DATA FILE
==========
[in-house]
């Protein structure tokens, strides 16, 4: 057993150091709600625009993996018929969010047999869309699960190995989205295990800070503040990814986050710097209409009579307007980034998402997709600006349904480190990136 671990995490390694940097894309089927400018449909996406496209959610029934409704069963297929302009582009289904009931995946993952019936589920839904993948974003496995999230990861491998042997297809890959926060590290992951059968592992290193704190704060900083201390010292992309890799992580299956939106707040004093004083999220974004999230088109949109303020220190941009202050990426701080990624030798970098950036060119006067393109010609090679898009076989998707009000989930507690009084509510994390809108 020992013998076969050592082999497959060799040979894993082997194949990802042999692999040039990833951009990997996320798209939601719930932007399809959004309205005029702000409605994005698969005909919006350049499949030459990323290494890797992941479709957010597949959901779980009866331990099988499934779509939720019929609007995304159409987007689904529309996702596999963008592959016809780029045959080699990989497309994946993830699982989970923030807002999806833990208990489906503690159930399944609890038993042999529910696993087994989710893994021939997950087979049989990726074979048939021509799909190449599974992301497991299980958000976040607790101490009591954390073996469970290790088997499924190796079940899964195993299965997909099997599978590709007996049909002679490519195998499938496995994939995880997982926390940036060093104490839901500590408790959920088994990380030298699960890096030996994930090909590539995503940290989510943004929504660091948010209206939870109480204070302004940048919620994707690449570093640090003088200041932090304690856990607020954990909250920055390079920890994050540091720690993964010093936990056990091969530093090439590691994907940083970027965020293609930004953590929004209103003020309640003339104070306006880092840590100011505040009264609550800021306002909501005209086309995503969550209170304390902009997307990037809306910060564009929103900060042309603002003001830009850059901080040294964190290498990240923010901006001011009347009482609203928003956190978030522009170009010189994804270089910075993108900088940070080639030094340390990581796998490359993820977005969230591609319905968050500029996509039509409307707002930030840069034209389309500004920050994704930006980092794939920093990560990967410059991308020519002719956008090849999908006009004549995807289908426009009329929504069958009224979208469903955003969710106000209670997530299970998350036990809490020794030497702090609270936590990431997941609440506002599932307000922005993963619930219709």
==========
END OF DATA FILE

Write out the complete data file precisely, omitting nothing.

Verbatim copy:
[in-house]
């Protein structure tokens, strides 16, 4: 057993150091709600625009993996018929969010047999869309699960190995989205295990800070503040990814986050710097209409009579307007980034998402997709600006349904480190990136 671990995490390694940097894309089927400018449909996406496209959610029934409704069963297929302009582009289904009931995946993952019936589920839904993948974003496995999230990861491998042997297809890959926060590290992951059968592992290193704190704060900083201390010292992309890799992580299956939106707040004093004083999220974004999230088109949109303020220190941009202050990426701080990624030798970098950036060119006067393109010609090679898009076989998707009000989930507690009084509510994390809108 020992013998076969050592082999497959060799040979894993082997194949990802042999692999040039990833951009990997996320798209939601719930932007399809959004309205005029702000409605994005698969005909919006350049499949030459990323290494890797992941479709957010597949959901779980009866331990099988499934779509939720019929609007995304159409987007689904529309996702596999963008592959016809780029045959080699990989497309994946993830699982989970923030807002999806833990208990489906503690159930399944609890038993042999529910696993087994989710893994021939997950087979049989990726074979048939021509799909190449599974992301497991299980958000976040607790101490009591954390073996469970290790088997499924190796079940899964195993299965997909099997599978590709007996049909002679490519195998499938496995994939995880997982926390940036060093104490839901500590408790959920088994990380030298699960890096030996994930090909590539995503940290989510943004929504660091948010209206939870109480204070302004940048919620994707690449570093640090003088200041932090304690856990607020954990909250920055390079920890994050540091720690993964010093936990056990091969530093090439590691994907940083970027965020293609930004953590929004209103003020309640003339104070306006880092840590100011505040009264609550800021306002909501005209086309995503969550209170304390902009997307990037809306910060564009929103900060042309603002003001830009850059901080040294964190290498990240923010901006001011009347009482609203928003956190978030522009170009010189994804270089910075993108900088940070080639030094340390990581796998490359993820977005969230591609319905968050500029996509039509409307707002930030840069034209389309500004920050994704930006980092794939920093990560990967410059991308020519002719956008090849999908006009004549995807289908426009009329929504069958009224979208469903955003969710106000209670997530299970998350036990809490020794030497702090609270936590990431997941609440506002599932307000922005993963619930219709």